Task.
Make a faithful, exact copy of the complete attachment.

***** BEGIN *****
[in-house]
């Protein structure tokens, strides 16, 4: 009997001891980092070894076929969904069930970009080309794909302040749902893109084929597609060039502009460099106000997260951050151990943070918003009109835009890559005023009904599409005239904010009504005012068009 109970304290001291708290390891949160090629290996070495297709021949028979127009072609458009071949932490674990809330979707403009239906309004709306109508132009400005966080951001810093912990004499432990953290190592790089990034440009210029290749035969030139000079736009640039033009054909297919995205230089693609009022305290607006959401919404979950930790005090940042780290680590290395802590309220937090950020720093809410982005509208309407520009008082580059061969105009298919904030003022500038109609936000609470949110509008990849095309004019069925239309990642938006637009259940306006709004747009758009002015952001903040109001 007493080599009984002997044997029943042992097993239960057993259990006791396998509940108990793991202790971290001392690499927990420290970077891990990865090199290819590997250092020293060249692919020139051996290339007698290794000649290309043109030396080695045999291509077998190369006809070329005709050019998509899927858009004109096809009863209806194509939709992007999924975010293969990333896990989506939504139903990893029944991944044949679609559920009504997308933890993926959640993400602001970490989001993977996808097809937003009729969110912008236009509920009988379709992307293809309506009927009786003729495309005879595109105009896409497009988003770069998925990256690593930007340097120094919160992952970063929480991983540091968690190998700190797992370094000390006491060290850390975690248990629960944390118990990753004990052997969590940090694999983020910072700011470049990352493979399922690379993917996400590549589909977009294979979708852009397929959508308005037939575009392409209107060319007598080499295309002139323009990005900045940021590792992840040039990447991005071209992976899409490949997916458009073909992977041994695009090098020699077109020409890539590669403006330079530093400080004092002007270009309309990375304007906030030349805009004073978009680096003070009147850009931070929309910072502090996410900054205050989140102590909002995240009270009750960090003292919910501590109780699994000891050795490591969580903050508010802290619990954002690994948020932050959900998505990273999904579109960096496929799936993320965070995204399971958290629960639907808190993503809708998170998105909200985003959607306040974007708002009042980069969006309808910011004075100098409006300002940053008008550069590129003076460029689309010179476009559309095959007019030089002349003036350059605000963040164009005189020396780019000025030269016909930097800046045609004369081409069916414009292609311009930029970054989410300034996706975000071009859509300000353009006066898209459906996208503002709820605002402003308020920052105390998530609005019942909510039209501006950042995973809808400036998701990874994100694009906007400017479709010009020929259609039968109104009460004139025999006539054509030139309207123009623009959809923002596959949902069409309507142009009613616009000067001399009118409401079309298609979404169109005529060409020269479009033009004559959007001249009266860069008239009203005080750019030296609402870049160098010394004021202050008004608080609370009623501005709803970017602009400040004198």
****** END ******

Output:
[in-house]
């Protein structure tokens, strides 16, 4: 009997001891980092070894076929969904069930970009080309794909302040749902893109084929597609060039502009460099106000997260951050151990943070918003009109835009890559005023009904599409005239904010009504005012068009 109970304290001291708290390891949160090629290996070495297709021949028979127009072609458009071949932490674990809330979707403009239906309004709306109508132009400005966080951001810093912990004499432990953290190592790089990034440009210029290749035969030139000079736009640039033009054909297919995205230089693609009022305290607006959401919404979950930790005090940042780290680590290395802590309220937090950020720093809410982005509208309407520009008082580059061969105009298919904030003022500038109609936000609470949110509008990849095309004019069925239309990642938006637009259940306006709004747009758009002015952001903040109001 007493080599009984002997044997029943042992097993239960057993259990006791396998509940108990793991202790971290001392690499927990420290970077891990990865090199290819590997250092020293060249692919020139051996290339007698290794000649290309043109030396080695045999291509077998190369006809070329005709050019998509899927858009004109096809009863209806194509939709992007999924975010293969990333896990989506939504139903990893029944991944044949679609559920009504997308933890993926959640993400602001970490989001993977996808097809937003009729969110912008236009509920009988379709992307293809309506009927009786003729495309005879595109105009896409497009988003770069998925990256690593930007340097120094919160992952970063929480991983540091968690190998700190797992370094000390006491060290850390975690248990629960944390118990990753004990052997969590940090694999983020910072700011470049990352493979399922690379993917996400590549589909977009294979979708852009397929959508308005037939575009392409209107060319007598080499295309002139323009990005900045940021590792992840040039990447991005071209992976899409490949997916458009073909992977041994695009090098020699077109020409890539590669403006330079530093400080004092002007270009309309990375304007906030030349805009004073978009680096003070009147850009931070929309910072502090996410900054205050989140102590909002995240009270009750960090003292919910501590109780699994000891050795490591969580903050508010802290619990954002690994948020932050959900998505990273999904579109960096496929799936993320965070995204399971958290629960639907808190993503809708998170998105909200985003959607306040974007708002009042980069969006309808910011004075100098409006300002940053008008550069590129003076460029689309010179476009559309095959007019030089002349003036350059605000963040164009005189020396780019000025030269016909930097800046045609004369081409069916414009292609311009930029970054989410300034996706975000071009859509300000353009006066898209459906996208503002709820605002402003308020920052105390998530609005019942909510039209501006950042995973809808400036998701990874994100694009906007400017479709010009020929259609039968109104009460004139025999006539054509030139309207123009623009959809923002596959949902069409309507142009009613616009000067001399009118409401079309298609979404169109005529060409020269479009033009004559959007001249009266860069008239009203005080750019030296609402870049160098010394004021202050008004608080609370009623501005709803970017602009400040004198």